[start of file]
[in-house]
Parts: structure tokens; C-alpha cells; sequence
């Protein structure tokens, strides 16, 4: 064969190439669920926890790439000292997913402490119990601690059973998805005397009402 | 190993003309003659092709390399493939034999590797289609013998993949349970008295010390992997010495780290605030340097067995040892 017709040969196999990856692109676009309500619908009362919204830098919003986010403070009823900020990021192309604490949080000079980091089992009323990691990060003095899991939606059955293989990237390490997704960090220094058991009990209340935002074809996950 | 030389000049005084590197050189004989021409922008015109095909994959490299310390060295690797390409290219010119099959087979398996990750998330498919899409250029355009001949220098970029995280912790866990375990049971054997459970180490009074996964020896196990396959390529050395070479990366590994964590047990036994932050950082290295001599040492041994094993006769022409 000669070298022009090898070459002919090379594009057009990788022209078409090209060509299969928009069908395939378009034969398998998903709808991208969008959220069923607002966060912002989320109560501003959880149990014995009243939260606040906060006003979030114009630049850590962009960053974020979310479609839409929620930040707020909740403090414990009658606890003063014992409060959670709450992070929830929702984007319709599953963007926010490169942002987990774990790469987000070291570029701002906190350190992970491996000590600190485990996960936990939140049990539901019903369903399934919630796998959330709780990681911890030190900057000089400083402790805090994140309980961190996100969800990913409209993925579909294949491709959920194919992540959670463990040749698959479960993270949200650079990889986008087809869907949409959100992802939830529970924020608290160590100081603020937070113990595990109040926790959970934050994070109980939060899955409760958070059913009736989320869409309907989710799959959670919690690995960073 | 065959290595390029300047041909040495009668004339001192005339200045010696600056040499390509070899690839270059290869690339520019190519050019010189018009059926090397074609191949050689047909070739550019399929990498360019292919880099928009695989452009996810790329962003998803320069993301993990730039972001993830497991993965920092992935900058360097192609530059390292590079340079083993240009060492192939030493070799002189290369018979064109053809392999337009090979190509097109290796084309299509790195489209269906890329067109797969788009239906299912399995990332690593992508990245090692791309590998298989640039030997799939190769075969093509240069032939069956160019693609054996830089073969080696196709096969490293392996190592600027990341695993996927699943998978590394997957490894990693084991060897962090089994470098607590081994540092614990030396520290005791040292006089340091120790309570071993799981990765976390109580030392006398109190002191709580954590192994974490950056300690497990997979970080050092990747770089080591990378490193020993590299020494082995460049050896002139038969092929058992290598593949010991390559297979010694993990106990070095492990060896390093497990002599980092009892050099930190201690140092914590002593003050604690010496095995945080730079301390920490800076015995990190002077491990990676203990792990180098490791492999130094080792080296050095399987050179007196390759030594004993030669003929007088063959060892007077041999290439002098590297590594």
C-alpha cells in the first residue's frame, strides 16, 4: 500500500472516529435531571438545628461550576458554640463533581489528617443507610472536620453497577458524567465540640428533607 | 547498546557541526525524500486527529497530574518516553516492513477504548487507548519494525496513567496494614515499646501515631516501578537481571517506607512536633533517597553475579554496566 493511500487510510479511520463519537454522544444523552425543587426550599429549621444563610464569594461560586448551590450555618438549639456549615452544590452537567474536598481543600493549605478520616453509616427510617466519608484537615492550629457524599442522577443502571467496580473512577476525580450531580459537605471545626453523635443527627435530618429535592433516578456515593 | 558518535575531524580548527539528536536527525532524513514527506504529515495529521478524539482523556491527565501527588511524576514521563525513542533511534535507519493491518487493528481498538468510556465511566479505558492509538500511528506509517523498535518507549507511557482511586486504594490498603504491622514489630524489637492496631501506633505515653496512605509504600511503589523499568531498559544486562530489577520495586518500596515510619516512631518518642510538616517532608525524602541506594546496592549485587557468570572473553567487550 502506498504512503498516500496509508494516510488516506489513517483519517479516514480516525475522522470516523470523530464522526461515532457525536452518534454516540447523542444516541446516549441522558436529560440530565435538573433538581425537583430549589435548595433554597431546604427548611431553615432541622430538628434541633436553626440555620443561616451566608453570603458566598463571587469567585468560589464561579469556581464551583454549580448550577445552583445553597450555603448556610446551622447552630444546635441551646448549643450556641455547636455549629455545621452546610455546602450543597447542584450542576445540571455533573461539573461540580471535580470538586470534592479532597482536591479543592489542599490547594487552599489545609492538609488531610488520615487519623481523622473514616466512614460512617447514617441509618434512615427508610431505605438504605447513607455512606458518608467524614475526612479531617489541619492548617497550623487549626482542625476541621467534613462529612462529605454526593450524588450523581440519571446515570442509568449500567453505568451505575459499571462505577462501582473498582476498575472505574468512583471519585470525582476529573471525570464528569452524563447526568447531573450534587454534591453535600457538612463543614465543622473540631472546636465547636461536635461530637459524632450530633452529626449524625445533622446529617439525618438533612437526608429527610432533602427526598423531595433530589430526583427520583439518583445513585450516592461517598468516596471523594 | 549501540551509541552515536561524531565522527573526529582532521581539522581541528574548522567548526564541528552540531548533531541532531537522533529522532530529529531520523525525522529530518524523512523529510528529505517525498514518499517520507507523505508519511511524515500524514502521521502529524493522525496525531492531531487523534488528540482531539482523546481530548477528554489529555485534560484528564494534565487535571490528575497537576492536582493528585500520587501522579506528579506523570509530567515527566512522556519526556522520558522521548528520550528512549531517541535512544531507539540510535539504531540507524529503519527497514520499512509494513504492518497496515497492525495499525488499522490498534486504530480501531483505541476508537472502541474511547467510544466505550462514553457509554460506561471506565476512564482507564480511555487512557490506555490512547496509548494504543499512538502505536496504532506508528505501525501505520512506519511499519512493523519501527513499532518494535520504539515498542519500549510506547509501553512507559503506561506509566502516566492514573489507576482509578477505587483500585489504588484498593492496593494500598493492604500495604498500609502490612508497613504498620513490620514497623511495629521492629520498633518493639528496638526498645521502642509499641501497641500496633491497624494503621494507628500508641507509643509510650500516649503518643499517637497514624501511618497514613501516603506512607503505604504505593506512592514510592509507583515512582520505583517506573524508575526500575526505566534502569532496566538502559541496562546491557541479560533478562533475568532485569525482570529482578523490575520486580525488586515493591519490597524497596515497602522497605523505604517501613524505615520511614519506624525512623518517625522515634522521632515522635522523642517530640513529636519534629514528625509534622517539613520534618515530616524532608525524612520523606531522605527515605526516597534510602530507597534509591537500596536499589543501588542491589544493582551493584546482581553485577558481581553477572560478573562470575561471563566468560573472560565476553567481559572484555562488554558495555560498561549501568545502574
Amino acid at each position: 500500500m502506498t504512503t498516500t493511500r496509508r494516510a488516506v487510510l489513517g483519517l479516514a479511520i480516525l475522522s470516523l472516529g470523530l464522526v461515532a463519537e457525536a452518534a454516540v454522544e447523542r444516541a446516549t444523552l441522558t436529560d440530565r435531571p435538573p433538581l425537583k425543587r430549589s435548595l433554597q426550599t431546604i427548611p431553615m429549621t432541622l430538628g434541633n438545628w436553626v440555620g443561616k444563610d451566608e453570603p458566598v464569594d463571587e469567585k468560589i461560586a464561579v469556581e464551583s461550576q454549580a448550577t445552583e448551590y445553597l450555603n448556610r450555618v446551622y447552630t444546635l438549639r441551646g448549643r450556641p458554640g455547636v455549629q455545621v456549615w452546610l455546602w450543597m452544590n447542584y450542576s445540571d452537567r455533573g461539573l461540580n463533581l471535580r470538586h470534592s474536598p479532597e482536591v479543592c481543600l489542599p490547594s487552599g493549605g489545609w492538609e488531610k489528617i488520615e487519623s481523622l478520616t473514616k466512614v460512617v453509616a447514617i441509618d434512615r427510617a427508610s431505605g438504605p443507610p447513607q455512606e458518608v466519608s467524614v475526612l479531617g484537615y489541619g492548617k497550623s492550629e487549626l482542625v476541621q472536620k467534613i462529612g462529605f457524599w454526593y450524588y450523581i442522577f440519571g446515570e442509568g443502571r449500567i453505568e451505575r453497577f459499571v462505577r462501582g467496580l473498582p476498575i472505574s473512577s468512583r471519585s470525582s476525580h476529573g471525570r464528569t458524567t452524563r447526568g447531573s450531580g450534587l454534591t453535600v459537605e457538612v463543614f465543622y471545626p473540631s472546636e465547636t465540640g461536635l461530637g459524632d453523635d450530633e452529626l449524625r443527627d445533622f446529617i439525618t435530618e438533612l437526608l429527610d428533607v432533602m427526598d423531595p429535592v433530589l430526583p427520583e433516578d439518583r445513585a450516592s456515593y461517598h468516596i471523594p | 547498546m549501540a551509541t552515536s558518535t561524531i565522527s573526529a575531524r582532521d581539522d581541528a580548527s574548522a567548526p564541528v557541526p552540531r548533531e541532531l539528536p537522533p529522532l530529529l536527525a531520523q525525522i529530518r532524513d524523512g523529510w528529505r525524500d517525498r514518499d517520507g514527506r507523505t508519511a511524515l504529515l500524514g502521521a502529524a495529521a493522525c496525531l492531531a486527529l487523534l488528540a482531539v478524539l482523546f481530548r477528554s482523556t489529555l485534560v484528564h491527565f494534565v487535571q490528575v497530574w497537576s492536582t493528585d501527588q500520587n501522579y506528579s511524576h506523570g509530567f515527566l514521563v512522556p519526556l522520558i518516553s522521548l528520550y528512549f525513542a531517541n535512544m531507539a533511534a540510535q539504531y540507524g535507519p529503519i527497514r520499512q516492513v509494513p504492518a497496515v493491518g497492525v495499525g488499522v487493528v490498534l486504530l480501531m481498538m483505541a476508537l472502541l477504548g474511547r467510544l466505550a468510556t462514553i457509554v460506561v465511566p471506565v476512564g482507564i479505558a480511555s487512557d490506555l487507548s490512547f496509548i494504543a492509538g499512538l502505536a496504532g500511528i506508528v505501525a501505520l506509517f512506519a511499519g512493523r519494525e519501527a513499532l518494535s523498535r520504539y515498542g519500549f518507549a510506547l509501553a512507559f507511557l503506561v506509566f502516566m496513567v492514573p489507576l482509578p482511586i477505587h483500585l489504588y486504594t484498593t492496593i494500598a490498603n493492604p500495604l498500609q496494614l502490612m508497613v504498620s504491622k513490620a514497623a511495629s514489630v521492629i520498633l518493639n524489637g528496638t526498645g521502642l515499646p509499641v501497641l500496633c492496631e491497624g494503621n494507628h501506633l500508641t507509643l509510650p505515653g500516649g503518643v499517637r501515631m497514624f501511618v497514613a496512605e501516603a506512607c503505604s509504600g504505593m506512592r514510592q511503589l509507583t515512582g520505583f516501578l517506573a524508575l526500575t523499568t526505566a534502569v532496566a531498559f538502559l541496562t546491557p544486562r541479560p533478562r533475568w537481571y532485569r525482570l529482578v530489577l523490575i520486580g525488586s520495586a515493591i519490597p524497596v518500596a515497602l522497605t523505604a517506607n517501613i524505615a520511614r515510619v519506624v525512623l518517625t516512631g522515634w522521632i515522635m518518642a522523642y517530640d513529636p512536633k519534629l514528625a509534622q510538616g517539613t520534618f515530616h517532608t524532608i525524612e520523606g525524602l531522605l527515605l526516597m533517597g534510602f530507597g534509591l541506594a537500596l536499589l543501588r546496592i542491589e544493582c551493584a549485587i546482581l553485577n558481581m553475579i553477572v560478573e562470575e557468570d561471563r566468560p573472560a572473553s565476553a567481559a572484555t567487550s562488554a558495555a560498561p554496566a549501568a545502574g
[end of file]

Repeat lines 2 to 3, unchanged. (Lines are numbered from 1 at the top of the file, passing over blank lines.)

Parts: structure tokens; C-alpha cells; sequence
């Protein structure tokens, strides 16, 4: 064969190439669920926890790439000292997913402490119990601690059973998805005397009402 | 190993003309003659092709390399493939034999590797289609013998993949349970008295010390992997010495780290605030340097067995040892 017709040969196999990856692109676009309500619908009362919204830098919003986010403070009823900020990021192309604490949080000079980091089992009323990691990060003095899991939606059955293989990237390490997704960090220094058991009990209340935002074809996950 | 030389000049005084590197050189004989021409922008015109095909994959490299310390060295690797390409290219010119099959087979398996990750998330498919899409250029355009001949220098970029995280912790866990375990049971054997459970180490009074996964020896196990396959390529050395070479990366590994964590047990036994932050950082290295001599040492041994094993006769022409 000669070298022009090898070459002919090379594009057009990788022209078409090209060509299969928009069908395939378009034969398998998903709808991208969008959220069923607002966060912002989320109560501003959880149990014995009243939260606040906060006003979030114009630049850590962009960053974020979310479609839409929620930040707020909740403090414990009658606890003063014992409060959670709450992070929830929702984007319709599953963007926010490169942002987990774990790469987000070291570029701002906190350190992970491996000590600190485990996960936990939140049990539901019903369903399934919630796998959330709780990681911890030190900057000089400083402790805090994140309980961190996100969800990913409209993925579909294949491709959920194919992540959670463990040749698959479960993270949200650079990889986008087809869907949409959100992802939830529970924020608290160590100081603020937070113990595990109040926790959970934050994070109980939060899955409760958070059913009736989320869409309907989710799959959670919690690995960073 | 065959290595390029300047041909040495009668004339001192005339200045010696600056040499390509070899690839270059290869690339520019190519050019010189018009059926090397074609191949050689047909070739550019399929990498360019292919880099928009695989452009996810790329962003998803320069993301993990730039972001993830497991993965920092992935900058360097192609530059390292590079340079083993240009060492192939030493070799002189290369018979064109053809392999337009090979190509097109290796084309299509790195489209269906890329067109797969788009239906299912399995990332690593992508990245090692791309590998298989640039030997799939190769075969093509240069032939069956160019693609054996830089073969080696196709096969490293392996190592600027990341695993996927699943998978590394997957490894990693084991060897962090089994470098607590081994540092614990030396520290005791040292006089340091120790309570071993799981990765976390109580030392006398109190002191709580954590192994974490950056300690497990997979970080050092990747770089080591990378490193020993590299020494082995460049050896002139038969092929058992290598593949010991390559297979010694993990106990070095492990060896390093497990002599980092009892050099930190201690140092914590002593003050604690010496095995945080730079301390920490800076015995990190002077491990990676203990792990180098490791492999130094080792080296050095399987050179007196390759030594004993030669003929007088063959060892007077041999290439002098590297590594």